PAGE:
June 15, 2017

  Market Notes
June 15, 2017


What began from Oprah Winfreys’ introduction is now in your pantry courtesy of the USDA and ten years. It took a decade to get there but they are now a commercial reality. Ten years after the hybrid of a priority and common blueberry, Kingsburg Orchards brings the product to market under the Family Tree label. While the price is too obscene to mention the attributes are worth a few sentences. While the label says Pink Lemonade Blueberries you might not know this otherwise. At first glance they look like very unripe cranberries, but the comparison stops there. The Pink Lemonade Blueberry has a slight, pleasant tartness to combine with the overwhelming sweetness this berry contains. For those who want the great flavor of blueberries without the staining color this will be the new chic fruit, berry and flavor. The lack of pigment does not interfere with the strong antioxidant and other nutrient values blueberries are known for. As price drops and markets expand, look for these in breads, ice-creams, yogurt, pancakes, muffins, and fruitcakes. Move over berries, there’s a new kid in town and everybody’s talkin’. First product expected to be in the LA Market by the time you read this. Case is 12/6 ounce clamshells per flat.


Sometimes it just doesn’t go smoothly. No matter what you do, how much you prepare how much you follow up, sometimes things just turn sideways. This could not be truer than with our continued ramp up of fingerling potatoes from our California fields. Unlike Colorado, where the harvest is one huge operation into storage, we harvest in many fields over the course of year. So, between heavy rains and cool weather that keep the skin from firming up, equipment breakdown and trucking disasters we have been very bumpy within our distribution. We can assure that logistics are on truck, equipment is humming, but there is still a delay with skinning delaying our digs. To overcome this problem we have brought in high quality outside product to cover while our potatoes cure properly. While this will resolve our distribution problems it will affect cost. For the next two weeks our prices are going to jump a few bucks per case. As we are usually very competitive we do not believe this disruption will be terribly severe. Also we will have the right product where and when you need it. Post bump we will let you know about the new processing facility we are three weeks away from operating, but maybe we will tell you about that in a little while. We promise you WON’T be disappointed. Thank you very much for your patience and continued support.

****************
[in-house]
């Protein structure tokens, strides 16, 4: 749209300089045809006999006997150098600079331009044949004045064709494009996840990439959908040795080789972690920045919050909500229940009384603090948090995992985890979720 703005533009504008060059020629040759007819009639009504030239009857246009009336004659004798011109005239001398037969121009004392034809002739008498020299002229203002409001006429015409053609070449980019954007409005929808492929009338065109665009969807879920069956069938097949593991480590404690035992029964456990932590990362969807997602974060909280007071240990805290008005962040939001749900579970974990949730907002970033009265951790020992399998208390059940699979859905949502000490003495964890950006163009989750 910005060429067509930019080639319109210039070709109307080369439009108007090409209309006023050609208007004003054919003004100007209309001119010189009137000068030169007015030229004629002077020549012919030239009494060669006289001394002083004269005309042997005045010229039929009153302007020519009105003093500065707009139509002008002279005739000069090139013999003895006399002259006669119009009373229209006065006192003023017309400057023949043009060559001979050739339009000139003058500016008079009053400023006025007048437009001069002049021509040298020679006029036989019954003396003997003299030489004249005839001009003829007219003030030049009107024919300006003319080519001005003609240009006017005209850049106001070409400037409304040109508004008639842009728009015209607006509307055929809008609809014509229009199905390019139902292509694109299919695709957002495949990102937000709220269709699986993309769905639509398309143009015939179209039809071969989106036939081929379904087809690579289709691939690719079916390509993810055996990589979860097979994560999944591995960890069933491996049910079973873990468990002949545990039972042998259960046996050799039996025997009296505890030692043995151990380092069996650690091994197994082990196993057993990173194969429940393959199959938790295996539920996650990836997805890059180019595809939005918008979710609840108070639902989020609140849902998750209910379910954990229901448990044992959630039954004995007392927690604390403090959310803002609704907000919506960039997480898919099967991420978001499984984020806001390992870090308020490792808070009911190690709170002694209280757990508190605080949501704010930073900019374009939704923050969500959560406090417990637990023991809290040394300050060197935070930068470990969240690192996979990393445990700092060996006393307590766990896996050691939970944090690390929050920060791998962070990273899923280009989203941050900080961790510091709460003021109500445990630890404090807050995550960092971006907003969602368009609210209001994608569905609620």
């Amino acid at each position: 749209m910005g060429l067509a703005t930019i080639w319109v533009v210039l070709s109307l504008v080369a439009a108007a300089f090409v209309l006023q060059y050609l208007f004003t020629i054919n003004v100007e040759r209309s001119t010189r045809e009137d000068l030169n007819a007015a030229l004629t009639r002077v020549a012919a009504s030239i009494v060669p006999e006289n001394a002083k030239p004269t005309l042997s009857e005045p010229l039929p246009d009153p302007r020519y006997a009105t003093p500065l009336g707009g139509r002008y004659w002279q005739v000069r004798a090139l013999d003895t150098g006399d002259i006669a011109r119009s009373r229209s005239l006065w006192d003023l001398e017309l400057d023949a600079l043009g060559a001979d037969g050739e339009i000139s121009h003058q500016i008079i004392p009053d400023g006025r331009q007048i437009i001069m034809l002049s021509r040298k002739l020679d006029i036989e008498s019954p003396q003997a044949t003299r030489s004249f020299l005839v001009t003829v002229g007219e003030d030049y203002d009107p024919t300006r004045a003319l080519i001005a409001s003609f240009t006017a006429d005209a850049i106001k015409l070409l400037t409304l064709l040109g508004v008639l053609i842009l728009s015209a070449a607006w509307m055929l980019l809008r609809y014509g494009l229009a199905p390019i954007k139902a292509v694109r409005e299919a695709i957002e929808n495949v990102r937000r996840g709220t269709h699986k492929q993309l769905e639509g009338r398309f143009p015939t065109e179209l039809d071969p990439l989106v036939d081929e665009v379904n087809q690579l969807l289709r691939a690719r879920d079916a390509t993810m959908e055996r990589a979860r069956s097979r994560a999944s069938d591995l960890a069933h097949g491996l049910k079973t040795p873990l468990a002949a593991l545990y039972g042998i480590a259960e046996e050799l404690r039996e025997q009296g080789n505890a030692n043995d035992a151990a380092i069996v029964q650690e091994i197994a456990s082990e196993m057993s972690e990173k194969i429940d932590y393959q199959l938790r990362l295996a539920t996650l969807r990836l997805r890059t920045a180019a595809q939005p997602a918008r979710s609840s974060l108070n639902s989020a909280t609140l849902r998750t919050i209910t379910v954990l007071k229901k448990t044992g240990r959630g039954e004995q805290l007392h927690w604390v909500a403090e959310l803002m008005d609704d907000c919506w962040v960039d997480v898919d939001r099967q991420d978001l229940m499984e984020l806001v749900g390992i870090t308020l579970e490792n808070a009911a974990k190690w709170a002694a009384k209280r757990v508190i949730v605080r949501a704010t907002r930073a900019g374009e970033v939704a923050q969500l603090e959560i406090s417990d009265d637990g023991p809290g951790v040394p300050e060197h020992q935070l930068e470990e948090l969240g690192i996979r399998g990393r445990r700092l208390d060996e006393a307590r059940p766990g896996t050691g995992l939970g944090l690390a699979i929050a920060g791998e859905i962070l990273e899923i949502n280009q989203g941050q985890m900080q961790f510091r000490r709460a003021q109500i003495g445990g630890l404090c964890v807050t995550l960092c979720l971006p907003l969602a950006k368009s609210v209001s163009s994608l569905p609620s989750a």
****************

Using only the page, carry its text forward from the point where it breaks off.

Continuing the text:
I’m often called a homely tuber, and being thin-skinned doesn’t help. Some people consider me a cross between a potato and an apple. My roots can be traced back to the days of the Aztecs and Incas, and I have always been very popular throughout Central and South America. Today I am also grown in Asia. Although I am a legume, I am grown mainly for my tuberous roots. I have a nubby, pointed end, white juicy flesh, and a thin fibrous dusty brown skin. When full grown I can be as large as one foot in diameter, and weigh as much as 22 pounds, but I am usually dug up when I am about 5 inches in diameter and about 3–5 pounds. Cold kills, so you won’t find us in regions that have frost. Don’t even think about growing us anywhere north of the Texas Oklahoma border. I have two varieties: pachyrhizus tuberosus & pachyrhizus erosus (the second is the one you usually see). I have a sweet nutty flavor. While I’m watery when young my older, dried up relatives are usually ground into flour. I maintain my crispness when cooked. I get a beautiful tan and taste very sweet when deep fried. I can also be simmered in soup or sliced raw into salads, baked, steamed, boiled, or mashed. Use me like water chestnuts or grate as a passable (milder) daikon radish substitute. Loaded with starch, I am also high in vitamin C, and a fair amount of iron.

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